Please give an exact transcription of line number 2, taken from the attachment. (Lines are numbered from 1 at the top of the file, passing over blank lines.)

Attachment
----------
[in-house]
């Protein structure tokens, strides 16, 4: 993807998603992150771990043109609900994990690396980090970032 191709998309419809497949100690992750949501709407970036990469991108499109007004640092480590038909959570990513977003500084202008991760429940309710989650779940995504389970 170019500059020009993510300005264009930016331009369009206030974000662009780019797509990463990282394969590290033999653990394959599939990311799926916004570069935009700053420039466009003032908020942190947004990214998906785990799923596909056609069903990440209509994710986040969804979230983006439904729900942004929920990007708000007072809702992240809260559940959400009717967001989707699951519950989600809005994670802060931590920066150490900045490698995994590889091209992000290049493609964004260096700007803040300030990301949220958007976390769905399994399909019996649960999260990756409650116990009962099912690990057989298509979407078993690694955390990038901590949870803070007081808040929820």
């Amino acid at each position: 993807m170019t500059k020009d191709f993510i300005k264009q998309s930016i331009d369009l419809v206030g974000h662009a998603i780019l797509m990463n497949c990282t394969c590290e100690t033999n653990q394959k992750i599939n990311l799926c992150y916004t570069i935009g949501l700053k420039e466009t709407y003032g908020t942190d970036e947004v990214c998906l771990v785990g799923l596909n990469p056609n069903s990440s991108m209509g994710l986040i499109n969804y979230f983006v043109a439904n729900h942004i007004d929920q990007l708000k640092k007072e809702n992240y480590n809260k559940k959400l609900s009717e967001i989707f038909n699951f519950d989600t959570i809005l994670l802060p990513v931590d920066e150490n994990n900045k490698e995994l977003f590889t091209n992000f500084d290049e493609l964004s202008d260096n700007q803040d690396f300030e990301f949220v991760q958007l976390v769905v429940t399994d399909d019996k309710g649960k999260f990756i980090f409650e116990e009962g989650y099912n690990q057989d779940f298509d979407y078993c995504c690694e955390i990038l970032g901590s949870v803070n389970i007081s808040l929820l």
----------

């Protein structure tokens, strides 16, 4: 993807998603992150771990043109609900994990690396980090970032 191709998309419809497949100690992750949501709407970036990469991108499109007004640092480590038909959570990513977003500084202008991760429940309710989650779940995504389970 170019500059020009993510300005264009930016331009369009206030974000662009780019797509990463990282394969590290033999653990394959599939990311799926916004570069935009700053420039466009003032908020942190947004990214998906785990799923596909056609069903990440209509994710986040969804979230983006439904729900942004929920990007708000007072809702992240809260559940959400009717967001989707699951519950989600809005994670802060931590920066150490900045490698995994590889091209992000290049493609964004260096700007803040300030990301949220958007976390769905399994399909019996649960999260990756409650116990009962099912690990057989298509979407078993690694955390990038901590949870803070007081808040929820």